A new round of consolidation in the defense industry does not appear to be on the horizon now that the $45 billion merger of BAE systems and EADS has fallen apart, analysts say.
The deal between BAE and EADS would have created the world’s largest defense and aerospace company and likely spurred rivals to assess their own merger opportunities.
“This merger means a lot less for the U.S. market because it collapsed,” said Loren Thompson, a defense analyst for the Lexington Institute who advises BAE and some of its competitors.
“If it had gone forward, it would have put pressure on big U.S. defense contractors to get into the consolidation process, but now that pressure is removed,” Thompson said.
The end of the talks between BAE and EADS also could signal the end of a push in Europe to create a massive European defense-aerospace firm that would compete with Boeing and Lockheed Martin across the globe.
“We expect that the merger talks have now triggered at least consideration of a new round of business realignments within the global aerospace and defense industry, the immediate effects of which could include counteroffers for BAE from other large defense contractors,” Moody’s Russell Solomon wrote last month.
Analysts say the deal never really got to the point where it had the full attention of the Pentagon, although BAE representatives did meet with DOD officials. The Pentagon has been wary about further consolidation reducing competition in the industry.
But one of the biggest questions after the merger failed Wednesday is whether other companies will now jump in and try to acquire BAE.
Much of the speculation has centered on Boeing, which is a direct competitor with EADS’s Airbus in commercial aviation.
But several defense analysts said that seems unlikely, as Boeing sees more growth on the commercial side than the defense side with budget constraints in both the United States and Europe.
“Politically it’s very complicated, and I don’t see much in it for them,” said Richard Aboulafia, an aviation and defense analyst at the Teal Group.
Thompson said BAE is not an attractive target for a takeover attempt because the dividend it’s paying shareholders is higher than most big defense firms.
At the same time, Aboulafia said Boeing is likely happy that the merger failed because it means their biggest competitor in the commercial market is not making inroads into the United States.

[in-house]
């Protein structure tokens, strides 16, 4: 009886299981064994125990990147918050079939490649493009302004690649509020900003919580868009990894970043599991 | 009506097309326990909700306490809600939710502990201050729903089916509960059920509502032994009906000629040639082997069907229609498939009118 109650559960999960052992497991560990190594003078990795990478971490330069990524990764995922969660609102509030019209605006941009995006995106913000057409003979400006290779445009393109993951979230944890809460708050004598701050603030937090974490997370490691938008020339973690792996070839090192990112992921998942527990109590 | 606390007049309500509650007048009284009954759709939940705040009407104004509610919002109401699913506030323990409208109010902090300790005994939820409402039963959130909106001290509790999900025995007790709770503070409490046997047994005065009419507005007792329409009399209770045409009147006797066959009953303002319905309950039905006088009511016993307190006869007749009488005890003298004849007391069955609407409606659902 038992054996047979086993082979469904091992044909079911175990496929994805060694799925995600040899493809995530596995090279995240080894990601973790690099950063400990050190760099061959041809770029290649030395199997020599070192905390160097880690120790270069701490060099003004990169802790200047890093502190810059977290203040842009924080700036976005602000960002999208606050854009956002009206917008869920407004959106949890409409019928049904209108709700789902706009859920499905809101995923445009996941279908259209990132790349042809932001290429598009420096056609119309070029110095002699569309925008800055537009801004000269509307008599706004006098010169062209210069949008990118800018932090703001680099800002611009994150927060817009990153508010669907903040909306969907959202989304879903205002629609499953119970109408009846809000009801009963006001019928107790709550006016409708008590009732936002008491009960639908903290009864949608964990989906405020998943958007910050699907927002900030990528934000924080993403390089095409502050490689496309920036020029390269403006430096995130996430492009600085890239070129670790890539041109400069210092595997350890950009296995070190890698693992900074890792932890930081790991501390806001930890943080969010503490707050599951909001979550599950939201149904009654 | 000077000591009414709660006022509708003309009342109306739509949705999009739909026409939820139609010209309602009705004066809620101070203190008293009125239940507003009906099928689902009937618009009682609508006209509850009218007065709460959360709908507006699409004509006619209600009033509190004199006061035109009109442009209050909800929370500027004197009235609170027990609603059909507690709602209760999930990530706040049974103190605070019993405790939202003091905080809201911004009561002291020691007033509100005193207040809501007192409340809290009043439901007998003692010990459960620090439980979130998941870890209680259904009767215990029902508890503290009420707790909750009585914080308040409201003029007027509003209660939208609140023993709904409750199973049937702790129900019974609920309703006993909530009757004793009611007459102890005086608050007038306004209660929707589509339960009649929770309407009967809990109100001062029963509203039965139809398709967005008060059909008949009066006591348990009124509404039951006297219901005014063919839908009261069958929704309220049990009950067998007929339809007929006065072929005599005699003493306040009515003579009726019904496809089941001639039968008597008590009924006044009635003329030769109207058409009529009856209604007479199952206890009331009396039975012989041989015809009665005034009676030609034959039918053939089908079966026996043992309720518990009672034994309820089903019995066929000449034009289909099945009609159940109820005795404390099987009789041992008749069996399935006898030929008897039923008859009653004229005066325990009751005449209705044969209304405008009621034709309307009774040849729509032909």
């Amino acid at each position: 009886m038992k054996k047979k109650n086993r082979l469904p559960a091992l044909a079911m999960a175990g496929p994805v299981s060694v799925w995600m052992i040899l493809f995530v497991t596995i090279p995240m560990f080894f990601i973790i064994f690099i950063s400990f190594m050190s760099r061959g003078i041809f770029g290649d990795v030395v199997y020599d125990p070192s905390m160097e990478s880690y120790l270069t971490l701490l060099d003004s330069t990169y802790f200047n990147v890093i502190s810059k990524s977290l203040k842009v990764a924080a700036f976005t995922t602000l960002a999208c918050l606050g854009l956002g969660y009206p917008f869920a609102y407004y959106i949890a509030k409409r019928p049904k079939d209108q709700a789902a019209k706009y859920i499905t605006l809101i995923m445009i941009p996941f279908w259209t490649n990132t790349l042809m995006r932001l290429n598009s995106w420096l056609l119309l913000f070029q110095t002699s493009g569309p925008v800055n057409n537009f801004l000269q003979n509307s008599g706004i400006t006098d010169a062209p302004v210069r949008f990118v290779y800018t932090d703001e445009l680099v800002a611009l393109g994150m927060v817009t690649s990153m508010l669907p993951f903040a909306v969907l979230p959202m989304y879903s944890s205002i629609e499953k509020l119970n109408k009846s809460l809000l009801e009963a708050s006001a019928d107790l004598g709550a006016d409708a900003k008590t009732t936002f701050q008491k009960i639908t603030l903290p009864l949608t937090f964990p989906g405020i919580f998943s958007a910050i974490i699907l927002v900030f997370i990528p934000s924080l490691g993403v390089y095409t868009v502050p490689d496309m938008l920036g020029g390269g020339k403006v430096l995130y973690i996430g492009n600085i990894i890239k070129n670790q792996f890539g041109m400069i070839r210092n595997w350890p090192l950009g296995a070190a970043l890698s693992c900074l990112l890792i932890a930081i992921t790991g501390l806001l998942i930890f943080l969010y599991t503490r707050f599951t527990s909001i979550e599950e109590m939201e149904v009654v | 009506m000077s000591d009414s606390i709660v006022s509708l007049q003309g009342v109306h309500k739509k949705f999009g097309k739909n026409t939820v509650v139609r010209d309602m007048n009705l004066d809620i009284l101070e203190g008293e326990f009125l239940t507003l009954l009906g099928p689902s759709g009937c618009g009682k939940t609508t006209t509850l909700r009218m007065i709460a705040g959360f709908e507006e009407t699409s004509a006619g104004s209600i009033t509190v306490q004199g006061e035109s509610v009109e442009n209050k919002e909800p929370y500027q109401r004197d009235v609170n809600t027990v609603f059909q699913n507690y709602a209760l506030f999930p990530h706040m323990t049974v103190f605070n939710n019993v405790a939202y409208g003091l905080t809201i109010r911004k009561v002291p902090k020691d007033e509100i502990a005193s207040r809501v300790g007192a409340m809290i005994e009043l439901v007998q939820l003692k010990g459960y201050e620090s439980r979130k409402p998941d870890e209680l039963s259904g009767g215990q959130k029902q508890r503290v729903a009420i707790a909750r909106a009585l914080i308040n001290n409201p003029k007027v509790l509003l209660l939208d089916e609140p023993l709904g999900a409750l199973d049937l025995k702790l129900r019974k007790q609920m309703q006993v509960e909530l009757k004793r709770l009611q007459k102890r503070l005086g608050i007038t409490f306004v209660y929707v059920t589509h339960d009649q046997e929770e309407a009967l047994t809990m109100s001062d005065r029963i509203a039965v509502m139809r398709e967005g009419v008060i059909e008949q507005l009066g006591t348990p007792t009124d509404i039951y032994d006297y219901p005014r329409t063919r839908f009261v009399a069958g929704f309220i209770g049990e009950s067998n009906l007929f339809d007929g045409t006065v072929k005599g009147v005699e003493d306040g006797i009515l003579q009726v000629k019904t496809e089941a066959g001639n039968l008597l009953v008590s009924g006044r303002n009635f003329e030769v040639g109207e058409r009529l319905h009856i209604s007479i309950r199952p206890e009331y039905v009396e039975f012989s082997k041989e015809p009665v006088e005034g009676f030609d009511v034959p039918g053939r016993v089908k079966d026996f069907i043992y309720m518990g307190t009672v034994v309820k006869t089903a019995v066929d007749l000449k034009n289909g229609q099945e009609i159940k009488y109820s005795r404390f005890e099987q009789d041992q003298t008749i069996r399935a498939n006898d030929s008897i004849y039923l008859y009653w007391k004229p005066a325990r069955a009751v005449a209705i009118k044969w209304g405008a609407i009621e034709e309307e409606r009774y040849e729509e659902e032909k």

Other potential U.S. defense companies that have been cited as potential suitors for BAE, such as Lockheed Martin or General Dynamics, could run into competition issues with the Pentagon, analysts say.
In Europe, where the deal was derailed because the three governments involved with the companies — Britain, Germany and France — could not reach an agreement, the end of the merger talks puts the idea of a European defense giant on hold indefinitely, if not for good.
Sources close to the talks said Wednesday that Germany effectively scuttled the deal when it was not satisfied with the agreement over how big a share the governments would have in the combined company.
“I think what BAE leaders learned from this process is there’s too many political constraints to create an effective pan-European enterprise,” said Thompson. “What that says to me is that if they try another big strategic merger it will be with a U.S. company.”
For EADS, the merger’s failure was a setback for CEO Tom Enders, as the company has sought to expand into the U.S. defense market, where it has little presence now.
Still, EADS shares rose more than 5 percent in trading Wednesday, while BAE shares dropped 2.5 percent.
“We will need to review our Group strategy and defense activities in particular,” Enders wrote in a letter to EADS staff, Defense News reported. “However, one thing is already clear: There will be no turning back to where we started from.”